Article

Maurice Byrne

revised by David Lasocki

(b Bourg en Bresse, France, May 27, 1663; d Tournai, Belgium, April 21, 1731). French wind instrument maker. He was baptized Pierre Jaillard but later took the name Bressan (‘from Bresse’). His father (a waggoner) died when he was four. In 1678 he was apprenticed for two years to Jean Boysser, a wood turner in Bourg. He probably trained in instrument making and in performance with one of the Hotteterres, in Paris. His treble recorders are similar to those of his contemporary Jean-Jacques Rippert, and the hollow foot of his basset recorders is similar to those of Rippert and the Hotteterres. Bressan came to England in 1688, and is first mentioned, as ‘Brazong’ or ‘Bresong’, in English archives in 1691 as one of the ‘hautboys’ who accompanied William III to Holland. James Talbot’s manuscript (Christ Church Library Music MS 1187, c1695) gives measurements for five instruments by Bressan—tenor and basset recorder, flute, oboe, and tenor oboe—showing that his reputation had already been established....

Article

David Lasocki

(b Rotterdam, Netherlands, May 27, 1957). Dutch recorder maker. She studied the recorder in Rotterdam and The Hague with Frans Brüggen and Ricardo Kanji from 1976 to 1980. From 1979 to 1980 she learned recorder making with Frederick Morgan while he was a visiting teacher in The Hague. Breukink opened her own workshop in 1980. Until 1990 she made exclusively ‘Ganassi’ and Baroque models, then increasingly concentrated on consort instruments. In 1997 she made the first of three sub-contrabass recorders for low consorts, based on a HIER.S instrument in the Kunsthistorisches Museum, Vienna. For Moeck she began to develop the slide recorder, a wide-bore ‘Ganassi’ model with a special mouthpiece allowing greater control of dynamics: the player’s lower lip operates a spring-loaded pad that moves a plunger to open a hole in the face of the block. The instrument was intended to compete in volume with modern orchestras, but Breukink stopped the project before completion. From ...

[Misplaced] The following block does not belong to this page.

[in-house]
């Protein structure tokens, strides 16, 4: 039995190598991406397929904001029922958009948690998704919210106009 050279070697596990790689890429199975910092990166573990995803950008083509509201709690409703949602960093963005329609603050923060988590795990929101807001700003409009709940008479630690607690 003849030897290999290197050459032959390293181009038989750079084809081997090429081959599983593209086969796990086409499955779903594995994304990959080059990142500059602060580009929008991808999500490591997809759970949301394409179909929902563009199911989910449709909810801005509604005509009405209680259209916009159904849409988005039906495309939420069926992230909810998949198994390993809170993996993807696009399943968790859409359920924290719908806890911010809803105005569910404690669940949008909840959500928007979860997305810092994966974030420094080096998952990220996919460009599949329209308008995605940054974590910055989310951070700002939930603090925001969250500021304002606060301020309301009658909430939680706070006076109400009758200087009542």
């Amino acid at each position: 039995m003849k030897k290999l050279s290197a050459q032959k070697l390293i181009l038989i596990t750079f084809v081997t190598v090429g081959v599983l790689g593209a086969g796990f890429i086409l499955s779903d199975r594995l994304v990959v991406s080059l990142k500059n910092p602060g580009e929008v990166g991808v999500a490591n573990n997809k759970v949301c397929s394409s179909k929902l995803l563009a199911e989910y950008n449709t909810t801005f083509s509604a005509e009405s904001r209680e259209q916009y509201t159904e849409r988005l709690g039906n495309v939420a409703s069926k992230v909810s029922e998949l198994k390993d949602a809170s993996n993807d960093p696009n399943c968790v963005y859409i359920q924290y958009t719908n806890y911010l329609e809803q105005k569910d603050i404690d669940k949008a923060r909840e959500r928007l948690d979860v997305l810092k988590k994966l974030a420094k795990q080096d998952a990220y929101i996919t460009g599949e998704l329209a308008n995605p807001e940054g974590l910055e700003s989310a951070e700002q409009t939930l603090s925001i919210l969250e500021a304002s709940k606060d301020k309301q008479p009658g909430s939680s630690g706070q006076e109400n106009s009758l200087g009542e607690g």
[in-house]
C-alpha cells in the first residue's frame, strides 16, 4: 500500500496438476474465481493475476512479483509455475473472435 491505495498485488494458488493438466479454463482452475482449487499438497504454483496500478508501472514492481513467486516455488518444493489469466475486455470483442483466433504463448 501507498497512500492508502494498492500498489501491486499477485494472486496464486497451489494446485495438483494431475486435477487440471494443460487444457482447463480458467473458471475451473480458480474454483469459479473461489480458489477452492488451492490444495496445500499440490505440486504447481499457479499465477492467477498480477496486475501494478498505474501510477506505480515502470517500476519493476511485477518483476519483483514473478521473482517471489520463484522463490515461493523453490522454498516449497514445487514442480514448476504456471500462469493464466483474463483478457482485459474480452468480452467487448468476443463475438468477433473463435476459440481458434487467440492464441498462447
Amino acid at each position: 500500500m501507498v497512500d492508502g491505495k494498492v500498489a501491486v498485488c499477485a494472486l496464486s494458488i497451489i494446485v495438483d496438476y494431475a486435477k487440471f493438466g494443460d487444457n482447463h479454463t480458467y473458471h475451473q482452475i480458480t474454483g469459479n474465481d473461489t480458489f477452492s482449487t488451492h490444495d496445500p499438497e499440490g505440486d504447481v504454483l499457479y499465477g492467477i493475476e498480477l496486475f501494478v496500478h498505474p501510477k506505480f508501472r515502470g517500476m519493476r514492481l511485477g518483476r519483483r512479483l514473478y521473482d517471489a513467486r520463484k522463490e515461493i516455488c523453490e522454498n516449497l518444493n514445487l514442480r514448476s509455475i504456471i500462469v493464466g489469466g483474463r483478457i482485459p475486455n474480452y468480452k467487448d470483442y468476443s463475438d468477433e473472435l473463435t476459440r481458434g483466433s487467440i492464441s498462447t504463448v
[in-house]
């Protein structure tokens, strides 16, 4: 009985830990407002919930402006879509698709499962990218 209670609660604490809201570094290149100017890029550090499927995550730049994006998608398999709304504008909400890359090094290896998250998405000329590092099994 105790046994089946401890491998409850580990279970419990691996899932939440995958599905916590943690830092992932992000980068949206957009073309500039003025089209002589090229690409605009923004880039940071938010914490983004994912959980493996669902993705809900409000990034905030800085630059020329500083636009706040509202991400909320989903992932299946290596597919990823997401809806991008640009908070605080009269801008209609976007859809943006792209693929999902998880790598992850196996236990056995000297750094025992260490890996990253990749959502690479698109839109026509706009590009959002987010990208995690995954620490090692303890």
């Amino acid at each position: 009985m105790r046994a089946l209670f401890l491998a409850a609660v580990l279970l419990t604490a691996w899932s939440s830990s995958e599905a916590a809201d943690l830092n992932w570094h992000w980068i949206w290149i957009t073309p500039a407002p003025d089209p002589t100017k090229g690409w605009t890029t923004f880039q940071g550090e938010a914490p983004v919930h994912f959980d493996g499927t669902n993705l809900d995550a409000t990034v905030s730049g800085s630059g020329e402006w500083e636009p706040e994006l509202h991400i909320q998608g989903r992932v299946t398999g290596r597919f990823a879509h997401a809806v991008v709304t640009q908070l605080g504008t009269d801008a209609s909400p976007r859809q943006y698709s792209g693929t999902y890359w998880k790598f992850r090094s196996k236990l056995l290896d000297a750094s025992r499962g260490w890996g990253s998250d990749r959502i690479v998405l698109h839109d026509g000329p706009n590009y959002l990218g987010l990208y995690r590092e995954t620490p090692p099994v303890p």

Article

David Lasocki

(b Thornton Heath, Greater London, England, June 5, 1959). English recorder maker. A teenage friendship with the lute-maker Malcolm Prior, then an apprentice at Arnold Dolmetsch Ltd, in Haslemere, Surrey, led to a fascination with instruments. He studied instrument-making at the London College of Furniture in the early 1980s, specializing in recorders under the supervision of the former Dolmetsch maker Kenneth Collins. Since 1982, Brown has been an independent recorder maker, working in Reykjavík, Iceland (1982–9), Cluny, France (1989–97), and Amsterdam, Netherlands (since 1997). He began by making Baroque-style instruments, then copies of Renaissance consort recorders, which have brought him an international reputation. Since 1995 he has conducted extensive research on Renaissance recorders, traveling throughout Europe to measure and catalogue most of those that have survived. In 2003, with the Belgian performer and musicologist Peter Van Heyghen, Brown founded the ensemble Mezzaluna as a vehicle for their combined research into the performance, practice, and organology of the 16th century. He has written widely on early recorders, including a book on their care and maintenance; he also collaborated with the Vienna Kunsthistorisches Museum on a new catalogue of their recorder collection....

Article

Bruder  

Arthur W.J.G. Ord-Hume

German family of organ builders which specialized in mechanical instruments. Ignaz Blasius Bruder (1780–1845) was the founder of the organ-building industry in Waldkirch. He had five sons, those of greatest significance being Wilhelm (1819–82) and Ignaz (1825–91). Each of these in turn produced three sons who ultimately formed three partnerships – Wilhelm Bruder Söhne, Gebrüder Bruder and Ignaz Bruder Söhne. The precise output of each partnership is hard to identify but they all produced work of outstanding quality starting with organ-playing clocks, progressing through portable street organs and ending with showground and dance organs. The Bruders kept to the forefront of technical and musical development and were among the first to apply music programmes in the form of perforated paper rolls to the fairground organ, using a keyless pneumatic system. They also fitted Swell shutters to these instruments. Bruder enjoyed a worldwide reputation and until the outbreak of World War I they supplied organs to the Wurlitzer company in America....